O Sapienta: O Wisdom

This detail from a painting in the Capitoline Museum, Rome is of Christ as a boy in the temple astonishing his elders with his wisdom.

Seven evenings before Christmas Eve there's a tradition, in many places that sing evening prayer or vespers to add to the Magnificat what are called the 'O Antiphons', prayers of invocation to the coming Christ. Each one uses a title of the Messiah and is based on prophecies in the book of Isaiah.

These begin today 17 December with 'O Sapienta' meaning 'O wisdom'. This is based on Isaiah 11: 2-3 and Isaiah 28:29. In Common Worship liturgy the English words are:
"O wisdom, coming forth from the mouth of the Most High,
reaching from one end to the other,
mightily and sweetly ordering all things:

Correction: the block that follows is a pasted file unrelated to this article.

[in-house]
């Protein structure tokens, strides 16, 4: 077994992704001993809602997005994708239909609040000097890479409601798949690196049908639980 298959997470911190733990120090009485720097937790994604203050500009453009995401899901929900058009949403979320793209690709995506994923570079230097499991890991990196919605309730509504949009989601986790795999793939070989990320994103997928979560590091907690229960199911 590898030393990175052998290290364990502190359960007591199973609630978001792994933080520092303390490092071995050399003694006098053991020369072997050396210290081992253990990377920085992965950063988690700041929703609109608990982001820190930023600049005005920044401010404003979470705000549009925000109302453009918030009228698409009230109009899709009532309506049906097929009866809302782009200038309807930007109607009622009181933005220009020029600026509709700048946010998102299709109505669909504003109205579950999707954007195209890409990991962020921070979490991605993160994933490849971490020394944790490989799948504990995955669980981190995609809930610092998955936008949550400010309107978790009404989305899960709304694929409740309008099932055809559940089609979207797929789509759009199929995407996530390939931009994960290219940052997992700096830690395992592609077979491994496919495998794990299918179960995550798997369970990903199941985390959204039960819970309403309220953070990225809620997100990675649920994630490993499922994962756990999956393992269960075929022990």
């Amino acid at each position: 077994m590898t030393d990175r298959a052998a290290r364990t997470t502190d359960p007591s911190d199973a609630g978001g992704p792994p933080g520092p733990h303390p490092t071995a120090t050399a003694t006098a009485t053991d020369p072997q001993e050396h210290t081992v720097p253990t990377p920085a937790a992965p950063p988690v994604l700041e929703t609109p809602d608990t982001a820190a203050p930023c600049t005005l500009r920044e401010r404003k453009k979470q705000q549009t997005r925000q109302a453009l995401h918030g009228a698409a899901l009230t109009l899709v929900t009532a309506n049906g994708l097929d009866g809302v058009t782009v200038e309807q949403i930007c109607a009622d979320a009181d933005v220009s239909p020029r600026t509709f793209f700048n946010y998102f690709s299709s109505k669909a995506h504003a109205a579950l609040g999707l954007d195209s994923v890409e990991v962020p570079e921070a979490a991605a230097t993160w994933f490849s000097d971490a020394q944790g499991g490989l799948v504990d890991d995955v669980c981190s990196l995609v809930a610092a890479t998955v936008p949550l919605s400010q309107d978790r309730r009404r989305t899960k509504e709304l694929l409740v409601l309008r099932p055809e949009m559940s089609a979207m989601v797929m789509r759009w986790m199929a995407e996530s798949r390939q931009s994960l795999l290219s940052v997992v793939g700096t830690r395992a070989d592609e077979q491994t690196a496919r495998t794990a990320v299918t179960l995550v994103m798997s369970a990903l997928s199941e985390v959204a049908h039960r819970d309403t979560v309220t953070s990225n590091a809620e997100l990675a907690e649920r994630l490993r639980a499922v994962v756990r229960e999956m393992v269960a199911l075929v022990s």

come and teach us the way of prudence."
Malcolm Guite has written a lovely sonnet on this theme, quoted below:


O Sapienta
I cannot think unless I have been thought,
Nor can I speak unless I have been spoken.
I cannot teach except as I am taught,
Or break the bread except as I am broken.
O Mind behind the mind through which I seek,
O Light within the light by which I see,
O Word beneath the words with which I speak,
O founding, unfound Wisdom, finding me,
O sounding Song whose depth is sounding me,
O Memory of time, reminding me,
My Ground of Being, always grounding me,
My Maker’s Bounding Line, defining me,
Come, hidden Wisdom, come with all you bring,
Come to me now, disguised as everything.


In 'Our Need of Wisdom' Digitalnun points out that to pray for the wisdom of God to come and show us the way is a dangerous prayer to pray because when answered it will "knock us off our pedestal and ground us in God instead."

Or you might like to listen to a Latin plainsong version of O Sapienta, sung by the Dominican Brothers of Oxford.







Comments

Popular posts from this blog

Mary Sumner, Founder of the Mothers' Union

Maximilian Kolbe (1894 - 1941)

What is a holiday?

Clare of Assisi, Founder of the Minoresses (Poor Clares)

The Transfiguration of our Lord